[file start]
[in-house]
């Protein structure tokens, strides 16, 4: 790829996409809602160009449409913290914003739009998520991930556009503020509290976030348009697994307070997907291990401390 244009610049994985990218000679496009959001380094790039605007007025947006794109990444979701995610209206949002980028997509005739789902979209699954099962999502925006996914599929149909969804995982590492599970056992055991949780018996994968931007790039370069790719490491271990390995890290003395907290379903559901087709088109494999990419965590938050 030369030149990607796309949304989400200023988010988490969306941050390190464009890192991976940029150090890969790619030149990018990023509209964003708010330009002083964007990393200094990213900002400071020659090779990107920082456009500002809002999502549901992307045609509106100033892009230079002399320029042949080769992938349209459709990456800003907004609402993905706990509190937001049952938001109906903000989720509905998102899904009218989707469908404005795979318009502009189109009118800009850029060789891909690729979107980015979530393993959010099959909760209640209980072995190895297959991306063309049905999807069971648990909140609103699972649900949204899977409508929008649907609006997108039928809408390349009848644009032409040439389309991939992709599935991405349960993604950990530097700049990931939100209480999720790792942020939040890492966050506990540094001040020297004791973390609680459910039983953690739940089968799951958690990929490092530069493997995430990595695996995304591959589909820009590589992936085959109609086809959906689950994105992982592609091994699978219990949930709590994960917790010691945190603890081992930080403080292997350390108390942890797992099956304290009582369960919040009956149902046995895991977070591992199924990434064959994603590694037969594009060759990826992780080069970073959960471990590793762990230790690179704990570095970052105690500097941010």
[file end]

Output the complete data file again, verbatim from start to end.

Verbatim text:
[in-house]
């Protein structure tokens, strides 16, 4: 790829996409809602160009449409913290914003739009998520991930556009503020509290976030348009697994307070997907291990401390 244009610049994985990218000679496009959001380094790039605007007025947006794109990444979701995610209206949002980028997509005739789902979209699954099962999502925006996914599929149909969804995982590492599970056992055991949780018996994968931007790039370069790719490491271990390995890290003395907290379903559901087709088109494999990419965590938050 030369030149990607796309949304989400200023988010988490969306941050390190464009890192991976940029150090890969790619030149990018990023509209964003708010330009002083964007990393200094990213900002400071020659090779990107920082456009500002809002999502549901992307045609509106100033892009230079002399320029042949080769992938349209459709990456800003907004609402993905706990509190937001049952938001109906903000989720509905998102899904009218989707469908404005795979318009502009189109009118800009850029060789891909690729979107980015979530393993959010099959909760209640209980072995190895297959991306063309049905999807069971648990909140609103699972649900949204899977409508929008649907609006997108039928809408390349009848644009032409040439389309991939992709599935991405349960993604950990530097700049990931939100209480999720790792942020939040890492966050506990540094001040020297004791973390609680459910039983953690739940089968799951958690990929490092530069493997995430990595695996995304591959589909820009590589992936085959109609086809959906689950994105992982592609091994699978219990949930709590994960917790010691945190603890081992930080403080292997350390108390942890797992099956304290009582369960919040009956149902046995895991977070591992199924990434064959994603590694037969594009060759990826992780080069970073959960471990590793762990230790690179704990570095970052105690500097941010």